When the Declaration of Independence was signed, the thirteen colonies declared themselves “Free and Independent States, they have the full Power to levy War, conclude Peace, contract Alliances, establish Commerce, and to do all other Acts and Things which Independent States may of right do.” You must comprehend the full implications and meaning of that declaration to understand why the United States is not a nation, but a collection of nations in union. To draw a comparison you can look at the former Soviet Union and the present European Union.
So are we really ‘One Nation under God” or 50 Nations? Technically, we are the latter. Under the Constitution (for) of the united States of America, the original thirteen States made a compact among themselves to create a governmental services company to provide a limited number of duties and responsibilities for all of the States. These “Powers” were enumerated and limited by the agreement (contract) as written and ratified by the States. They were to be guaranteed a representative republican form of governance with all Rights retained (reserved) by the States and the People, outside of what the contract permitted.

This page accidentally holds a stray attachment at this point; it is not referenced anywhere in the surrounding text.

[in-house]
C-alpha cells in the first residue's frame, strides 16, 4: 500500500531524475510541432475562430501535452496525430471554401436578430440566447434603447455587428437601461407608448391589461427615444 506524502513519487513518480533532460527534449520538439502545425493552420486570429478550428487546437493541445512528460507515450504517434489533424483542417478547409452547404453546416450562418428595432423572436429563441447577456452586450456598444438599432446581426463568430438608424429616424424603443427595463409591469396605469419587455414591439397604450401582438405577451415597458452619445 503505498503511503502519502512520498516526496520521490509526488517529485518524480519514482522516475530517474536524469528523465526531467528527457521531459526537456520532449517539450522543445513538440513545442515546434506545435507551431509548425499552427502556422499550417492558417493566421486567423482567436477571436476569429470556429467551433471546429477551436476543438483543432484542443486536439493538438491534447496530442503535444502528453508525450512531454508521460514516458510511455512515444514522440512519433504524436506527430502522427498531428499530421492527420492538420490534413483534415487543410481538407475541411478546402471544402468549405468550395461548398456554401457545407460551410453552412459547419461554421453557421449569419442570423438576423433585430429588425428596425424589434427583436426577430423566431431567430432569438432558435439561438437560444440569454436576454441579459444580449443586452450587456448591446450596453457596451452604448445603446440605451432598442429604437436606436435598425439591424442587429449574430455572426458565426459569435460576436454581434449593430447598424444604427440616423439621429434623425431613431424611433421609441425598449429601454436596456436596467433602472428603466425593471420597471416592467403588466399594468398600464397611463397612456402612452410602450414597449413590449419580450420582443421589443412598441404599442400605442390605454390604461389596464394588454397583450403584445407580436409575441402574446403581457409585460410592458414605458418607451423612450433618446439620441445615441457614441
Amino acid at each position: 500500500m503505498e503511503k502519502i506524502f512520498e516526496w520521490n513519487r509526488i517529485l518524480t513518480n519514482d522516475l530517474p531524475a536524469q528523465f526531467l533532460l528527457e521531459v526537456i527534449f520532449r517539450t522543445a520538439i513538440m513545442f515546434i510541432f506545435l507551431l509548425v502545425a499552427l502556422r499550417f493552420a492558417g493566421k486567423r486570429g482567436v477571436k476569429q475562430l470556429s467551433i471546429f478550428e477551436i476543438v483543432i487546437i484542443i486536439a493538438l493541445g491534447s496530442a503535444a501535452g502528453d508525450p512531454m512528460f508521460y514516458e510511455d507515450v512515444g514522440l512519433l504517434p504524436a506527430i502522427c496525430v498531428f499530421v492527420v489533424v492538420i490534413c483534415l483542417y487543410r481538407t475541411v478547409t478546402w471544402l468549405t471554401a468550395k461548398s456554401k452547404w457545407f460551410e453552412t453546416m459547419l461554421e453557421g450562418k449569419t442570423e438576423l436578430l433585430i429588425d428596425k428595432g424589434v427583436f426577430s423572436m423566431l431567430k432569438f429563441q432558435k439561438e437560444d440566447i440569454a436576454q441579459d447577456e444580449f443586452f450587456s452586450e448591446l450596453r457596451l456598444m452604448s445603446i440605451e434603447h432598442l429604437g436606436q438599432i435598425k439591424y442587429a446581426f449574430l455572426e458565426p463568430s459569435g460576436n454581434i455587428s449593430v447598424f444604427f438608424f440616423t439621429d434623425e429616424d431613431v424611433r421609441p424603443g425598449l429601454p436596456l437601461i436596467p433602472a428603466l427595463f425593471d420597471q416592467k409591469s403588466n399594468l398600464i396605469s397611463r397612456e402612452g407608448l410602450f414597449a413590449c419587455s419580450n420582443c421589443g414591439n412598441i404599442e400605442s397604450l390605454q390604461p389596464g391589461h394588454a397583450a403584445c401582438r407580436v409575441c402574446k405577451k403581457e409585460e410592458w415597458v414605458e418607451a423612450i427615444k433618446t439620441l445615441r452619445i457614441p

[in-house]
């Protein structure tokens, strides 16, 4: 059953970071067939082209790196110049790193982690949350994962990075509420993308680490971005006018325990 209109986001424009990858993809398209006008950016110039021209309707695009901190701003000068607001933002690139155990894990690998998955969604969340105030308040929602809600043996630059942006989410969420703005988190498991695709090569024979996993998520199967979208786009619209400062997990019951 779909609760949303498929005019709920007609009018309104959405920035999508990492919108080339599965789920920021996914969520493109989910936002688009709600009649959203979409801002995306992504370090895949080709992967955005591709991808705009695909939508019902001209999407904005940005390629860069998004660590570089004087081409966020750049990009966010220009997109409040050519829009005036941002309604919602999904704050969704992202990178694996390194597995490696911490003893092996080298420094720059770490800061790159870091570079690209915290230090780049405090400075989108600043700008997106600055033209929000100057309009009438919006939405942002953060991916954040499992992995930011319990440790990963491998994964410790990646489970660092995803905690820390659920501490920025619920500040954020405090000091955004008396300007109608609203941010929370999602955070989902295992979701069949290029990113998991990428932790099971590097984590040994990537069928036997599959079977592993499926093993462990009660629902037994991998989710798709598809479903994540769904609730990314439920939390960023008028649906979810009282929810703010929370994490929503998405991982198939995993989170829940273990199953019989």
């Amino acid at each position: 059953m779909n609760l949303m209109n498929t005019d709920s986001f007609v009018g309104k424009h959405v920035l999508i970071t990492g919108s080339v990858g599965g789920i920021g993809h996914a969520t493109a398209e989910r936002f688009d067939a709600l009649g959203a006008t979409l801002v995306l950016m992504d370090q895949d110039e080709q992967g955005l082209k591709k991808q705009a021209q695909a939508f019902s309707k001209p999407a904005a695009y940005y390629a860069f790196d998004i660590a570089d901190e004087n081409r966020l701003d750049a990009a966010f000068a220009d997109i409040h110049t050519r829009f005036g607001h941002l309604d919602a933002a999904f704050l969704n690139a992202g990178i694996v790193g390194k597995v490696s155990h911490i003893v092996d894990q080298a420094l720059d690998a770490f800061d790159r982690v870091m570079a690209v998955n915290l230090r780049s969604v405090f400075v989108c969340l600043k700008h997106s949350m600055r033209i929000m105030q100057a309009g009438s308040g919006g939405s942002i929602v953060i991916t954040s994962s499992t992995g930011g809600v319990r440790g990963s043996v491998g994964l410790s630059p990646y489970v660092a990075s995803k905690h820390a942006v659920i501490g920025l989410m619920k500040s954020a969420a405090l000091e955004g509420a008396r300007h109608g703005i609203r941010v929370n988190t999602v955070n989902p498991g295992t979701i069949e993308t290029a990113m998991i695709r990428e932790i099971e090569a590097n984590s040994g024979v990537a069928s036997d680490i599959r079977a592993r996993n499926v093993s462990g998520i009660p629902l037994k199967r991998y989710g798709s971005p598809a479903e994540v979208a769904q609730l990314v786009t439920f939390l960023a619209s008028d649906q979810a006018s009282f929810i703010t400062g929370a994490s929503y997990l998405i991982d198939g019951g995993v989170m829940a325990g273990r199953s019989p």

One of the definitions of statehood that is most often omitted is, “a politically organized body of people usually occupying a definite territory; especially : one that is sovereign.” So if a State is sovereign how can it be ‘ruled’ by another entity? Which brings forth the dilemma of how the federal system of governance can be sovereign when it is created and defined as a union of free and independent States?
Born in Philadelphia, Pennsylvania makes me a natural born citizen of Pennsylvania. Having lived in several other States, does that make me a citizen of those States or a resident only? And when did I become a citizen of the United States, since there is no basis for the entity called United States claiming nation status?
I have lived in Oregon since 1994, so am I a resident or a citizen of Oregon? And by what am I defined as one or the other?
Interesting points to ponder for those who are interested in learning what the ‘united States of America’ is and how/when the definition of the union changed.